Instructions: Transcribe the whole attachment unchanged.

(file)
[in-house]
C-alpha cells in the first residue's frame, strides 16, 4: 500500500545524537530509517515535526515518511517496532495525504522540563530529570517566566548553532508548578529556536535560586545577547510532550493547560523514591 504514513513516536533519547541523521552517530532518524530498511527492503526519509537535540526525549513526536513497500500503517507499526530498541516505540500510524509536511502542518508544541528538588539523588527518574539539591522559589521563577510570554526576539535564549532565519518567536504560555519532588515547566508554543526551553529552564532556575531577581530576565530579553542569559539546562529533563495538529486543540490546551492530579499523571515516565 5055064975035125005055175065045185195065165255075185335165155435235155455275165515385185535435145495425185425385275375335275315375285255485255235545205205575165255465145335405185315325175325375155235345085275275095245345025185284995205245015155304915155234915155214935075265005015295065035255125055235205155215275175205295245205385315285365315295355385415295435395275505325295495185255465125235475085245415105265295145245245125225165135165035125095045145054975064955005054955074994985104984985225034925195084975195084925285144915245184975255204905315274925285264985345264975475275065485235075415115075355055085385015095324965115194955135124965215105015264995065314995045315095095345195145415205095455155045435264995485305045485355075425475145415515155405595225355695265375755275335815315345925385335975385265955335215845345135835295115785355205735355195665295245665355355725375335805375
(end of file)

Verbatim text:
[in-house]
C-alpha cells in the first residue's frame, strides 16, 4: 500500500545524537530509517515535526515518511517496532495525504522540563530529570517566566548553532508548578529556536535560586545577547510532550493547560523514591 504514513513516536533519547541523521552517530532518524530498511527492503526519509537535540526525549513526536513497500500503517507499526530498541516505540500510524509536511502542518508544541528538588539523588527518574539539591522559589521563577510570554526576539535564549532565519518567536504560555519532588515547566508554543526551553529552564532556575531577581530576565530579553542569559539546562529533563495538529486543540490546551492530579499523571515516565 5055064975035125005055175065045185195065165255075185335165155435235155455275165515385185535435145495425185425385275375335275315375285255485255235545205205575165255465145335405185315325175325375155235345085275275095245345025185284995205245015155304915155234915155214935075265005015295065035255125055235205155215275175205295245205385315285365315295355385415295435395275505325295495185255465125235475085245415105265295145245245125225165135165035125095045145054975064955005054955074994985104984985225034925195084975195084925285144915245184975255204905315274925285264985345264975475275065485235075415115075355055085385015095324965115194955135124965215105015264995065314995045315095095345195145415205095455155045435264995485305045485355075425475145415515155405595225355695265375755275335815315345925385335975385265955335215845345135835295115785355205735355195665295245665355355725375335805375